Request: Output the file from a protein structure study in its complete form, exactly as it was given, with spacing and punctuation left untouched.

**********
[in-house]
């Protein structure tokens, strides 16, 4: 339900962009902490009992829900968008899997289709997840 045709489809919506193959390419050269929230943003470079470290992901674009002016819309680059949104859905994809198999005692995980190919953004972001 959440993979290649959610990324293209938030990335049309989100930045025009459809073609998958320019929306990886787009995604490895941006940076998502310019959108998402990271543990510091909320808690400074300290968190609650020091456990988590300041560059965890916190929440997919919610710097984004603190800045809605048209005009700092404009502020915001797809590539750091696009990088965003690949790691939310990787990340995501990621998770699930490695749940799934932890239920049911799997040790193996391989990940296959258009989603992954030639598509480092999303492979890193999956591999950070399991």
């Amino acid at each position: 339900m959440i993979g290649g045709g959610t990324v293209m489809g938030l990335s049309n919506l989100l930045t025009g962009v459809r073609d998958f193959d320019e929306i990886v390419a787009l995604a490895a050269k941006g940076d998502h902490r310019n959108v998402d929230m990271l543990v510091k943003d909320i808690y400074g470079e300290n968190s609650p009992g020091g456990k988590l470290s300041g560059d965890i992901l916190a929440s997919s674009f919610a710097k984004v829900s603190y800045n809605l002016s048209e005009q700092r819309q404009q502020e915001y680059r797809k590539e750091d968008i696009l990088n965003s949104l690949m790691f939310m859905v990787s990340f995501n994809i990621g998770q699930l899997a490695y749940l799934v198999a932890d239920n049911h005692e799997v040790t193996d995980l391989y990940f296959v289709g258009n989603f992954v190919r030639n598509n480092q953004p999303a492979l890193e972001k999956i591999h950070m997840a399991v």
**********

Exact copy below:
[in-house]
């Protein structure tokens, strides 16, 4: 339900962009902490009992829900968008899997289709997840 045709489809919506193959390419050269929230943003470079470290992901674009002016819309680059949104859905994809198999005692995980190919953004972001 959440993979290649959610990324293209938030990335049309989100930045025009459809073609998958320019929306990886787009995604490895941006940076998502310019959108998402990271543990510091909320808690400074300290968190609650020091456990988590300041560059965890916190929440997919919610710097984004603190800045809605048209005009700092404009502020915001797809590539750091696009990088965003690949790691939310990787990340995501990621998770699930490695749940799934932890239920049911799997040790193996391989990940296959258009989603992954030639598509480092999303492979890193999956591999950070399991």
């Amino acid at each position: 339900m959440i993979g290649g045709g959610t990324v293209m489809g938030l990335s049309n919506l989100l930045t025009g962009v459809r073609d998958f193959d320019e929306i990886v390419a787009l995604a490895a050269k941006g940076d998502h902490r310019n959108v998402d929230m990271l543990v510091k943003d909320i808690y400074g470079e300290n968190s609650p009992g020091g456990k988590l470290s300041g560059d965890i992901l916190a929440s997919s674009f919610a710097k984004v829900s603190y800045n809605l002016s048209e005009q700092r819309q404009q502020e915001y680059r797809k590539e750091d968008i696009l990088n965003s949104l690949m790691f939310m859905v990787s990340f995501n994809i990621g998770q699930l899997a490695y749940l799934v198999a932890d239920n049911h005692e799997v040790t193996d995980l391989y990940f296959v289709g258009n989603f992954v190919r030639n598509n480092q953004p999303a492979l890193e972001k999956i591999h950070m997840a399991v």